His people skills are legendary. He had an unerring ability to “pour oil on troubled waters” and bring people together for the greater good. He could relate to both young and old and recruited many young people into the committee keeping the organisation fresh and modern and ensuring its survival into the future.
He travelled the length and breadth of the country supporting other agricultural shows. He fostered a huge network of contacts all of whom had the greatest regard for Paddy. He was known to ring people to pass on his personal and Cappamore Show wishes at Christmas, and at times of bereavement.
His hand written letters were also much treasured by those lucky enough to receive one. The esteem in which Paddy was held by people far and near was exemplified by the huge outpouring of sympathy and attendance at his removal and funeral.
Cappamore Show is the envy of many similar shows with its long list of sponsors. Most of these were recruited by Paddy – a man impossible to say “no” to! He had his own infallible filing system which would challenge any computer. He never forgot anything and could put his hand on any piece of information at a moment’s notice.
Paddy was interested in every aspect of the show from the craft and cookery exhibits to the cattle, horses and show jumping classes. He embraced all the changes down the years – from changes of venue to the change from midweek to weekend event. He was acutely aware that to survive change was necessary.
He was stoical about the cancellation of the show in 2020 and in 2021 but it didn’t stop him thinking of the show, even in very recent times he was planning the 2022 show scheduled for Saturday, August 20.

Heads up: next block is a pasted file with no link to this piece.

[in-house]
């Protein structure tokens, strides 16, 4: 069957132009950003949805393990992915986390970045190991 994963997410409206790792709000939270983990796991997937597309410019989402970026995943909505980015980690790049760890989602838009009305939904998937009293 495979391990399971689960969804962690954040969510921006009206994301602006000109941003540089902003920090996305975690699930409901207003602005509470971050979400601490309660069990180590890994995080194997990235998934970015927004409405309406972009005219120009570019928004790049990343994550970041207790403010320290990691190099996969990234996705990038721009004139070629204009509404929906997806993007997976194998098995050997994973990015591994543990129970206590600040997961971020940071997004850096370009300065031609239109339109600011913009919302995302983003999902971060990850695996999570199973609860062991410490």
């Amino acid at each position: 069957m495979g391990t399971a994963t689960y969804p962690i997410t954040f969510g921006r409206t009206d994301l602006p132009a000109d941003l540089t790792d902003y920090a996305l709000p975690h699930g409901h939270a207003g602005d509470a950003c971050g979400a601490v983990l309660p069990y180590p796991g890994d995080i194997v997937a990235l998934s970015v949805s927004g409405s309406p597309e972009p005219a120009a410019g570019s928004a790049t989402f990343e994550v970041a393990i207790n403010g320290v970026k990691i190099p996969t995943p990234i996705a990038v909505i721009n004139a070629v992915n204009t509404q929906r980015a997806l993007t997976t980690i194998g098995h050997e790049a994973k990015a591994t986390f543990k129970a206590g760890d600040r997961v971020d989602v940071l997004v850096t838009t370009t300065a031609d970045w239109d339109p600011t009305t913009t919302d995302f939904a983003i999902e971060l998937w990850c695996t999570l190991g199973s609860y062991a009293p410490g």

A life-long pioneer, Paddy was the life and soul of every party. He was always ready with a story or joke to add to the gaiety of the gathering. One of nature’s gentlemen, his unique personality will be sadly missed.
There is an old but true saying that “behind every good man there is an even better woman”. How true is this when we think about Peggy – Paddy’s life partner of many years. Peggy herself was a former member of the show committee and continued to back Paddy in all his endeavours with full support and understanding. The terrible and untimely loss of their beloved daughter Helen was an immeasurable blow to this family but Helen’s children Jamie and Aoibheann live close by and gave Paddy and Peggy much consolation at that awful time. Sons, Ger and Seán are both involved in agricultural pursuits.
Paddy was predeceased by three current show members since Covid-19 upended our lives in March 2020 – Mairead Finnan, Timmy Butler and Simon Tierney. We remember and miss them and when allowed we will commemorate them all at a dedicated Mass.
We are fully aware that picking up the pieces of the show following the two years of cancellation and the huge loss of our guiding light Paddy will be a mammoth task. However, we hope that Paddy’s spirit will be there to guide us and lead us on the right path to resurrecting this iconic and important local event.
His was a life well-lived. He was loved and respected by family and community – what more can any of us ask of our allotted time on earth? Ní bheidh a leithéad arís ann.
Codhladh sámh duit, a Phádraig.